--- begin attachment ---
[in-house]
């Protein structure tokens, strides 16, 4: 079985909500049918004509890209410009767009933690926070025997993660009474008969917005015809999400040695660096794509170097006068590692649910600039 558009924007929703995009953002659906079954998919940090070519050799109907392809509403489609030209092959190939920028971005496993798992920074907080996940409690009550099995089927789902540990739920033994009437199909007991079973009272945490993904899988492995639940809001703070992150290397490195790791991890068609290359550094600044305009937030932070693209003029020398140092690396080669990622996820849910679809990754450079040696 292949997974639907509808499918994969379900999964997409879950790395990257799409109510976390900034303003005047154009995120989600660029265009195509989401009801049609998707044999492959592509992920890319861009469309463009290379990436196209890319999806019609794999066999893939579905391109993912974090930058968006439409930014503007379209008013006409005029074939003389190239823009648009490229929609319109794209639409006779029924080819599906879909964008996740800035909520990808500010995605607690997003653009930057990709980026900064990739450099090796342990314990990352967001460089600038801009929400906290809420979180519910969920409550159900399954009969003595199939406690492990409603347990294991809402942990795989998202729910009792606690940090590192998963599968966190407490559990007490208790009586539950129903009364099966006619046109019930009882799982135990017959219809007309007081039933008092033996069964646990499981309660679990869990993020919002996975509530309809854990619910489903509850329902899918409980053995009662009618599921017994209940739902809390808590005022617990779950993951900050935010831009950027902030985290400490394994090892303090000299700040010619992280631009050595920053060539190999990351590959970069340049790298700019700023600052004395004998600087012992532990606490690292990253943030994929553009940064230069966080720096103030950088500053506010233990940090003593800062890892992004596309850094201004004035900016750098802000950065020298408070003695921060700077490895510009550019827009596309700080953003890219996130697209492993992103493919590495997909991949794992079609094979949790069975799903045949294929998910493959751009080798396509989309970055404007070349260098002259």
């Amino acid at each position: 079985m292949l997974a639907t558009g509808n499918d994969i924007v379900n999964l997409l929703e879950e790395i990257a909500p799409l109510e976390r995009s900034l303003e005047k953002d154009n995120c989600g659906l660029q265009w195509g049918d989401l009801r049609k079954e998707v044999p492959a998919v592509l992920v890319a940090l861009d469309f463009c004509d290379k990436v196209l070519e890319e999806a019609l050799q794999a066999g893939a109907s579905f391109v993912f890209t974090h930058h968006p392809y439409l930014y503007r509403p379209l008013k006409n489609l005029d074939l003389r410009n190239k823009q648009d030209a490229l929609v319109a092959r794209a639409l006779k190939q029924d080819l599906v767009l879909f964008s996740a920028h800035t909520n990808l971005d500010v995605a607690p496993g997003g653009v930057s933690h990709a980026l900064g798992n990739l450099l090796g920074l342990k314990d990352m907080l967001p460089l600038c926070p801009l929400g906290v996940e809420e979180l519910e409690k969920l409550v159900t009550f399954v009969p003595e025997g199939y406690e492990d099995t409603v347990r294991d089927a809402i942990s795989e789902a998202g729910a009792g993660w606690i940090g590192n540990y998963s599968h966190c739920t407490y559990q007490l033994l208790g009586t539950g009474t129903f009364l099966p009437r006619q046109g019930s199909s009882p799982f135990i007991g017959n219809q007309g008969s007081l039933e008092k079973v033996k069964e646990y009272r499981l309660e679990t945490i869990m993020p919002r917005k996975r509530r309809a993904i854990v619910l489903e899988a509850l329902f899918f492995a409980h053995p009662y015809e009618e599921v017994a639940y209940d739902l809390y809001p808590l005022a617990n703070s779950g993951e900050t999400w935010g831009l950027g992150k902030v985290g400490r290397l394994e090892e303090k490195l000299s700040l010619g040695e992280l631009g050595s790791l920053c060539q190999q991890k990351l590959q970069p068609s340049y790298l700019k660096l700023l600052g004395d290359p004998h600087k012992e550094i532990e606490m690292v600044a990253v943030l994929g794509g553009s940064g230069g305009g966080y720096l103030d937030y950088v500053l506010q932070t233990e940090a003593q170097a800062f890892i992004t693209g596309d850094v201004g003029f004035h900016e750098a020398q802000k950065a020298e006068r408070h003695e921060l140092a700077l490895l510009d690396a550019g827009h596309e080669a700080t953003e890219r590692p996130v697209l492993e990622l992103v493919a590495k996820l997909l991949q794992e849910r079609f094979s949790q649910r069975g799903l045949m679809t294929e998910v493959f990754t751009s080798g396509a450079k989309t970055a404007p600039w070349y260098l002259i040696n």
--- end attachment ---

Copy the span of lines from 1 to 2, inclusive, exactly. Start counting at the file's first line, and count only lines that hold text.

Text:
[in-house]
């Protein structure tokens, strides 16, 4: 079985909500049918004509890209410009767009933690926070025997993660009474008969917005015809999400040695660096794509170097006068590692649910600039 558009924007929703995009953002659906079954998919940090070519050799109907392809509403489609030209092959190939920028971005496993798992920074907080996940409690009550099995089927789902540990739920033994009437199909007991079973009272945490993904899988492995639940809001703070992150290397490195790791991890068609290359550094600044305009937030932070693209003029020398140092690396080669990622996820849910679809990754450079040696 292949997974639907509808499918994969379900999964997409879950790395990257799409109510976390900034303003005047154009995120989600660029265009195509989401009801049609998707044999492959592509992920890319861009469309463009290379990436196209890319999806019609794999066999893939579905391109993912974090930058968006439409930014503007379209008013006409005029074939003389190239823009648009490229929609319109794209639409006779029924080819599906879909964008996740800035909520990808500010995605607690997003653009930057990709980026900064990739450099090796342990314990990352967001460089600038801009929400906290809420979180519910969920409550159900399954009969003595199939406690492990409603347990294991809402942990795989998202729910009792606690940090590192998963599968966190407490559990007490208790009586539950129903009364099966006619046109019930009882799982135990017959219809007309007081039933008092033996069964646990499981309660679990869990993020919002996975509530309809854990619910489903509850329902899918409980053995009662009618599921017994209940739902809390808590005022617990779950993951900050935010831009950027902030985290400490394994090892303090000299700040010619992280631009050595920053060539190999990351590959970069340049790298700019700023600052004395004998600087012992532990606490690292990253943030994929553009940064230069966080720096103030950088500053506010233990940090003593800062890892992004596309850094201004004035900016750098802000950065020298408070003695921060700077490895510009550019827009596309700080953003890219996130697209492993992103493919590495997909991949794992079609094979949790069975799903045949294929998910493959751009080798396509989309970055404007070349260098002259």